• 3. If it says that the axis is parallel to the y-axis, that means the parabola is either going upwards or downwards.

• 4. Beware of getting the square roots. + or -.

• 5. Beware of the signs (especially if there are two answers).

• General Equation of the Parabola:

*Parallel to the X-Axis: y 2 +Dy+Ex+F=0 *Parallel to the Y-Axis: x 2 +Dx+Ey+F=0

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## Circle

Monday, August 04, 2014

8:35 PM

Circle - is the locus of a point which moves at a constant distance from a fixed point called its center. Radius - constant distance at any point along the circle from the center.

Standard Equation:

*If right hand side of the equation (r 2 ) is zero, locus is a point. If r 2 is negative, there is no locus.

General Equation:

Problems:

• 1. A circle has its center on the line 2y = 3x and tangent to the x-axis at (4,0). Find its equation.

a.

Answer: x 2 + y

• 2 - 8x - 12y +16 = 0

• b. If its tangent to x-axis at point (x,0), then the center is at (x, y). Same x-value.

• c. If its tangent to y-axis at point (0,y) then the center is at (x,y). Same y-value.

• 2. What is the equation of a circle passing through (12,1) and (2,-3) with center on the line 2x-5y+10=0.

 a. Answer: c(5,4) b. First equation: CP 1

= CP

• 2. Second equation: 2x-5y+10=0

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## The Ellipse

Thursday, August 21, 2014

12:44 PM

Ellipse - a conic whose eccentricity is less than 1, that is, if P is any point on the ellipse,

Major Axis (2a) = Line segment V 1 V 3, contains the two foci, always greater than the minor axis Minor Axis (2b) = Line segment V 2 V 4

Properties of the Ellipse

• 1. The ellipse is a closed curve and symmetrical with respect to both its axes.

• 2. The sum of the focal distances of any point on the ellipse is constant and equal to the length of the major axis: PF

• 1 + PF 2 = 2a.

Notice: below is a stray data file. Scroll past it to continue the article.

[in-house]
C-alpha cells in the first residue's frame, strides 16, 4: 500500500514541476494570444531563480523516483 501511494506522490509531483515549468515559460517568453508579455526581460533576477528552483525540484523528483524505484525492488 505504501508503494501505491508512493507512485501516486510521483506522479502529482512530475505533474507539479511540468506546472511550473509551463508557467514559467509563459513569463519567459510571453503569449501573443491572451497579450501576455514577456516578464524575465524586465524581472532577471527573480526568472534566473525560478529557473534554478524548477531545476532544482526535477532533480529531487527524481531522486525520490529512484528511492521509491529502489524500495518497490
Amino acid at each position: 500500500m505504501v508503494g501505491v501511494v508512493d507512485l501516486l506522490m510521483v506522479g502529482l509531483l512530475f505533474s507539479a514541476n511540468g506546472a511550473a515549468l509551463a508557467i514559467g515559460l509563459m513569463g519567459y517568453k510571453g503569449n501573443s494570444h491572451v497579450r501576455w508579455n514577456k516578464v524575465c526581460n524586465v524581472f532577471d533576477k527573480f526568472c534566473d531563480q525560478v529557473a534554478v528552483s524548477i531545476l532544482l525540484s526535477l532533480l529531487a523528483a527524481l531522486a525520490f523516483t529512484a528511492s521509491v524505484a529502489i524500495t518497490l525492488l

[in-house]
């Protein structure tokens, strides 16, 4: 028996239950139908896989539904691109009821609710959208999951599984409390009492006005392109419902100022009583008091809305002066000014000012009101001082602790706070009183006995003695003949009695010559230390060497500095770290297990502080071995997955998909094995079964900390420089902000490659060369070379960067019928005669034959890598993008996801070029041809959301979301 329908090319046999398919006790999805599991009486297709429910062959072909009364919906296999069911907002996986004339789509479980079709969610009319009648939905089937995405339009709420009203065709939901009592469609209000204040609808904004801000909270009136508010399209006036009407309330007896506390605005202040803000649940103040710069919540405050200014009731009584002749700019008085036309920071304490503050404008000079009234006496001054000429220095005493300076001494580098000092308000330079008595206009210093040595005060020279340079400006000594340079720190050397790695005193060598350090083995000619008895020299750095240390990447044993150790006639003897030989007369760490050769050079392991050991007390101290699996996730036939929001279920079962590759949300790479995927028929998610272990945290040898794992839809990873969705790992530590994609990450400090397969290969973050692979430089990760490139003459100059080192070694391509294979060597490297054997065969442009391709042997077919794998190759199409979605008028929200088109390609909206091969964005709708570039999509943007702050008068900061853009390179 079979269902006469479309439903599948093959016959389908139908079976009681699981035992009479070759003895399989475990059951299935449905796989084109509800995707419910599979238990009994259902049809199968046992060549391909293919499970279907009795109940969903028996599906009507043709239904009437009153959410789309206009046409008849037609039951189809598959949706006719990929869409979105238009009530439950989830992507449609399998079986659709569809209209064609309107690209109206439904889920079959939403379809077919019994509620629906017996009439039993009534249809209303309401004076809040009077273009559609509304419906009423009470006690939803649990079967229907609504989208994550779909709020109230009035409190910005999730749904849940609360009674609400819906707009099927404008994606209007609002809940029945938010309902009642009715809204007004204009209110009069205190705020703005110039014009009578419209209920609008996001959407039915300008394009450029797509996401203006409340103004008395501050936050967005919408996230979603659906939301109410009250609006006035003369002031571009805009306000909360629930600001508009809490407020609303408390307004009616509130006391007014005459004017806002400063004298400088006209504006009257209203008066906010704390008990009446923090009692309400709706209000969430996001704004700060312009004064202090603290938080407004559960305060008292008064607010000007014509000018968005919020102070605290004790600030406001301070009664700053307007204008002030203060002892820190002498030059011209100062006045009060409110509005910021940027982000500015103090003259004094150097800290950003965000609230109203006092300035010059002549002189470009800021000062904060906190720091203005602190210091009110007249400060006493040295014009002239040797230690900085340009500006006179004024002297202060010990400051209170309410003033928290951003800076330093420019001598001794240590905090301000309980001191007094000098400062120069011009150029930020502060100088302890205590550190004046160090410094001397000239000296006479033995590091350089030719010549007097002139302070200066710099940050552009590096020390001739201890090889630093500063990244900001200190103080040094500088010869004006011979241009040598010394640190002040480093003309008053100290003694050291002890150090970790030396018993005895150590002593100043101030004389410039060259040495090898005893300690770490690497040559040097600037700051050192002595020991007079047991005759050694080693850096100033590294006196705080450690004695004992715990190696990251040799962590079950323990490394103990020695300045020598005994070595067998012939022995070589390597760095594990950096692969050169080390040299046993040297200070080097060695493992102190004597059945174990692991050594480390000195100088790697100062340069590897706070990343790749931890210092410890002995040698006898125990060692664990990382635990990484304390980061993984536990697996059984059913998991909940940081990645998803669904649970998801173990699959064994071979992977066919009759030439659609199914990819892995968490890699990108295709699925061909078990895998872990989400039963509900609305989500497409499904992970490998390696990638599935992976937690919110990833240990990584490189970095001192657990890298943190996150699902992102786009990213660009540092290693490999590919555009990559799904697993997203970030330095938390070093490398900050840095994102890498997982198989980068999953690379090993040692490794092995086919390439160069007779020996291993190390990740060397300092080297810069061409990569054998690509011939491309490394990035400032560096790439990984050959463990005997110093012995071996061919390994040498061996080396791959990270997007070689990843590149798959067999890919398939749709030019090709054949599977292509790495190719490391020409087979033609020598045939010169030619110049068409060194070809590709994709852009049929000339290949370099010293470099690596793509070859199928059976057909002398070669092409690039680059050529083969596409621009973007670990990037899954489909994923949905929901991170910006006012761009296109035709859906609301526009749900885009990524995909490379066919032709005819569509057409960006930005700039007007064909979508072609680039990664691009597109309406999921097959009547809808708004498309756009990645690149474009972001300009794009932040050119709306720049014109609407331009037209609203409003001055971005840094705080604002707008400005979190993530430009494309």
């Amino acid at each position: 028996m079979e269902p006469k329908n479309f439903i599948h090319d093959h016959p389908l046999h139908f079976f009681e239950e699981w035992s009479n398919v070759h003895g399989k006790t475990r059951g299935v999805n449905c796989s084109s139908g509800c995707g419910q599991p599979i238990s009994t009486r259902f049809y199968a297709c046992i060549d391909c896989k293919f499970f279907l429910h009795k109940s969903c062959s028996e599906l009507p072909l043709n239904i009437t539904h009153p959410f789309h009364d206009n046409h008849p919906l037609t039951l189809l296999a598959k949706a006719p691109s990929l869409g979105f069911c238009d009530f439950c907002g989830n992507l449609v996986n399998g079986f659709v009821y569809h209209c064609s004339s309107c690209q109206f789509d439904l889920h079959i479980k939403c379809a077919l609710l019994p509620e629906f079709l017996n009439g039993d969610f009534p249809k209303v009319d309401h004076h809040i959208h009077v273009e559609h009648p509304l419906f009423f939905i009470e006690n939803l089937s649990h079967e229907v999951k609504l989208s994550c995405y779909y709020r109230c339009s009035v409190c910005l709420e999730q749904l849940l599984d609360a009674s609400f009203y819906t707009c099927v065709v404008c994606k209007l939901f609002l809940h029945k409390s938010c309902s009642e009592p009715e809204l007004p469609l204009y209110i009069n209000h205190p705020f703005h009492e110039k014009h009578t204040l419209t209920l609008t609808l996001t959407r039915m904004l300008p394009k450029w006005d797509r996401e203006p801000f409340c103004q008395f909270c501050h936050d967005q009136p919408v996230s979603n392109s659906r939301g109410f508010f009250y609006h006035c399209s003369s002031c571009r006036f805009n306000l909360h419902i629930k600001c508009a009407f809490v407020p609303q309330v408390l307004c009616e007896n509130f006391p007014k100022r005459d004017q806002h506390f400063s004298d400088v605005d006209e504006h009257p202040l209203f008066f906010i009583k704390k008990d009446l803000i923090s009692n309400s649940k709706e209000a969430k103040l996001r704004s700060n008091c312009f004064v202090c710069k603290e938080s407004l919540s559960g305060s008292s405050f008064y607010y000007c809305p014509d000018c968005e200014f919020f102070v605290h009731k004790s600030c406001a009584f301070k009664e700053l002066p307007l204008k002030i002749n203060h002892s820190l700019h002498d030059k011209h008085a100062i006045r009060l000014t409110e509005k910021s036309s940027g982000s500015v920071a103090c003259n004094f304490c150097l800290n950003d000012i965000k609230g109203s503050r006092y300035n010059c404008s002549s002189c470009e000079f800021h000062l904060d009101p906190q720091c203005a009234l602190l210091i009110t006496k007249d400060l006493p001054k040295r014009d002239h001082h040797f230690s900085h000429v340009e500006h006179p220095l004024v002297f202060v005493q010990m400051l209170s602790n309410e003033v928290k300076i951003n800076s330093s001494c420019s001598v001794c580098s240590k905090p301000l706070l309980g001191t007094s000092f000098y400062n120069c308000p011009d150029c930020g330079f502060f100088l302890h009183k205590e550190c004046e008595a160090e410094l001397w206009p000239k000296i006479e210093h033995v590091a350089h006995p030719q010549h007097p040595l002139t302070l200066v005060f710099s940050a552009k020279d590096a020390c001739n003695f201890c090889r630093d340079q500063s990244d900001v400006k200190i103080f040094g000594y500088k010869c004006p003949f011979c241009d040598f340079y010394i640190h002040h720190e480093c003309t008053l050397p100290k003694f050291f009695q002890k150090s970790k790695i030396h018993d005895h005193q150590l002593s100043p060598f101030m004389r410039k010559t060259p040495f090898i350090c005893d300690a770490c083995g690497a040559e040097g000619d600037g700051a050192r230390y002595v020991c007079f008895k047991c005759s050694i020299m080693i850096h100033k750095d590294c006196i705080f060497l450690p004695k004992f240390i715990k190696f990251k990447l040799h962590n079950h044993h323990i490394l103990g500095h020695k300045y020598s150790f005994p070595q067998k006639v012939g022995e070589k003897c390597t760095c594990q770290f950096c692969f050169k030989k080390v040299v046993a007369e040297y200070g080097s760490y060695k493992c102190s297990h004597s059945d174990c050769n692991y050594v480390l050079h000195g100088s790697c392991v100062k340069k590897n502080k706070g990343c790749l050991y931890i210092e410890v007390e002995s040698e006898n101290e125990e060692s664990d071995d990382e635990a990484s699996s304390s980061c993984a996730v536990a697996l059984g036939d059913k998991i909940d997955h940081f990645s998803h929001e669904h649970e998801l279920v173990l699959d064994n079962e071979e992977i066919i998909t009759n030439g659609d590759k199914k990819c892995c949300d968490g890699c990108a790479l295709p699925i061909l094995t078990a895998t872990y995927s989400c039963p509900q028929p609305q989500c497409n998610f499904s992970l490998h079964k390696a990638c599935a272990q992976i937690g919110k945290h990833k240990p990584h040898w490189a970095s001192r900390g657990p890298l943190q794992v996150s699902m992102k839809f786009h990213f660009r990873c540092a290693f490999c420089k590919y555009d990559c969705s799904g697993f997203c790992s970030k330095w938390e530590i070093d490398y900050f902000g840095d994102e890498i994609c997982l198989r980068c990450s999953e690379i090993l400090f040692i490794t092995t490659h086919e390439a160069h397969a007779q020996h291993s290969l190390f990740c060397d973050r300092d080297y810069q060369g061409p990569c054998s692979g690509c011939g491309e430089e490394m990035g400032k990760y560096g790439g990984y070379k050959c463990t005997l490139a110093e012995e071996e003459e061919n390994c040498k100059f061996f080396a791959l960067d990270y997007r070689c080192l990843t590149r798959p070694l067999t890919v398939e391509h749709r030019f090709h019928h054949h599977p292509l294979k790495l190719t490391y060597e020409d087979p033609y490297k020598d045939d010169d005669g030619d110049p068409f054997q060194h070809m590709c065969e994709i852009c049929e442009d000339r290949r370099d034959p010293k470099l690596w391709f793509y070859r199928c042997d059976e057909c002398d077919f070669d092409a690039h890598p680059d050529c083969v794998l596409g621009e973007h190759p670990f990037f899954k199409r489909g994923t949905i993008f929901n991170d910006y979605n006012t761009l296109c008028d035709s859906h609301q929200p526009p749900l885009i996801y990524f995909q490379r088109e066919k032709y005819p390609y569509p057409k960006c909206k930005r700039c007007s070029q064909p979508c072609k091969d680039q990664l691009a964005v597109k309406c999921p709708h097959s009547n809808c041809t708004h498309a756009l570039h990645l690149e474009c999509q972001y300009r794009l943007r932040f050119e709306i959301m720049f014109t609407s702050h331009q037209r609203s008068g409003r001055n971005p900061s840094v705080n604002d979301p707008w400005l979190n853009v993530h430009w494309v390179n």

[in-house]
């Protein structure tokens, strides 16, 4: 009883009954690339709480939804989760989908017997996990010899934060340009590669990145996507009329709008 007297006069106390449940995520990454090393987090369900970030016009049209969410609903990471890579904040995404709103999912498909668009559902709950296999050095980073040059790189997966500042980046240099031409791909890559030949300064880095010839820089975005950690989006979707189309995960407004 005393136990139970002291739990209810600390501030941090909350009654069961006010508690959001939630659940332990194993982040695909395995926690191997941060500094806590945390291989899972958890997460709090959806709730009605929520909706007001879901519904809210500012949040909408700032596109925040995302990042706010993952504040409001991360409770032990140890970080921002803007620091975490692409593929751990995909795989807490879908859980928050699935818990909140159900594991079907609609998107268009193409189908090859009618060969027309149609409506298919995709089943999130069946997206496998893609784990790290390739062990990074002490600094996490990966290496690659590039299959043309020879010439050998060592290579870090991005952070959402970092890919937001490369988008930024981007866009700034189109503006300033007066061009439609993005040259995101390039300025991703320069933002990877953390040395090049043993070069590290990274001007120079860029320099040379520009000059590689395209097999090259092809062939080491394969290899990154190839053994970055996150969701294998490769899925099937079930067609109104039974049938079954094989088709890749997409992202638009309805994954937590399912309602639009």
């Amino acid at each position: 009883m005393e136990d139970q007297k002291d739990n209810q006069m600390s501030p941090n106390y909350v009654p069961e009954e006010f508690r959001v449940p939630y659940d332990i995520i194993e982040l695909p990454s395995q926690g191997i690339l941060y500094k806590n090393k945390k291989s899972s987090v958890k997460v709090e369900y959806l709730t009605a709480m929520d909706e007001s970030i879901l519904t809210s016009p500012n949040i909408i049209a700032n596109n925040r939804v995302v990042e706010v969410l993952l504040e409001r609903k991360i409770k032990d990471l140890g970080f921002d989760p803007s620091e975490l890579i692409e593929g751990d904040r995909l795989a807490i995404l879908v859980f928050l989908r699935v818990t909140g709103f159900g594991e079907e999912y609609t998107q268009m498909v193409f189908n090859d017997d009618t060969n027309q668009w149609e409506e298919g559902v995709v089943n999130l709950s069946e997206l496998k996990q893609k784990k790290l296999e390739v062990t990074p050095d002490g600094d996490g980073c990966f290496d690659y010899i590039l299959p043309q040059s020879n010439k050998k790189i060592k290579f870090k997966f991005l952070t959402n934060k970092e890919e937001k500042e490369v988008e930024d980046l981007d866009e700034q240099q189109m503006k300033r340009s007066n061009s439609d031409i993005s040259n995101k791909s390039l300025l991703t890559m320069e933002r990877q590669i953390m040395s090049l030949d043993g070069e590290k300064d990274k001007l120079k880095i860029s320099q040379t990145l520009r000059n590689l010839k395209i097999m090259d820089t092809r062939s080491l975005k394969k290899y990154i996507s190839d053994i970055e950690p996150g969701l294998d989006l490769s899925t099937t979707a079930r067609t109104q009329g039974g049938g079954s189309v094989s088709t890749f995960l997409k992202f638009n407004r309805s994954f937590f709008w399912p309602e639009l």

• 3. As a corollary to the preceding property, we see that the distance from a focus to a vertex at one end of the minor axis is equal to half the length of the major axis: F 2 V 2 = a

• 5. center to a directrix = a/e.

• 6. Distance of the center from foci (c or ae):

• 7. The length of a latera recta = 2b

• 2 / a

• 8. e = c/a

Equations:

Properties of:

Problems:

• 1. Don't get confused with semi-major and major axes!

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### Hyperbola

Wednesday, September 24, 2014

8:11 PM

Hyperbola - conic whose eccentricity is greater than 1 (e > 1)

Properties:

• 1. The hyperbola consists of two open branches, and is symmetrical with respect to both its axes.

• 2. The difference between the focal distances of any point on the hyperbola is constant and is equal to the length of the transverse axis:

PF 1 - PF 2 = 2a

• 3. The distances from the center to a focus:

• 4. and center to a directrix:

5.
q
• 6. The length of a latus rectum is 2b

• 2 /a

• 7. The diagonals (prolonged) of the rectangle of sides 2a and 2b and parallel to the transverse and conjugate axes respectively are asymptotes of the hyperbola.

b 2 = a 2 (e 2 -1)

*Rectangular hyperbola if a = b. *Hyperbolas and ellipses are also called central conics because they possess centers while parabolas do not.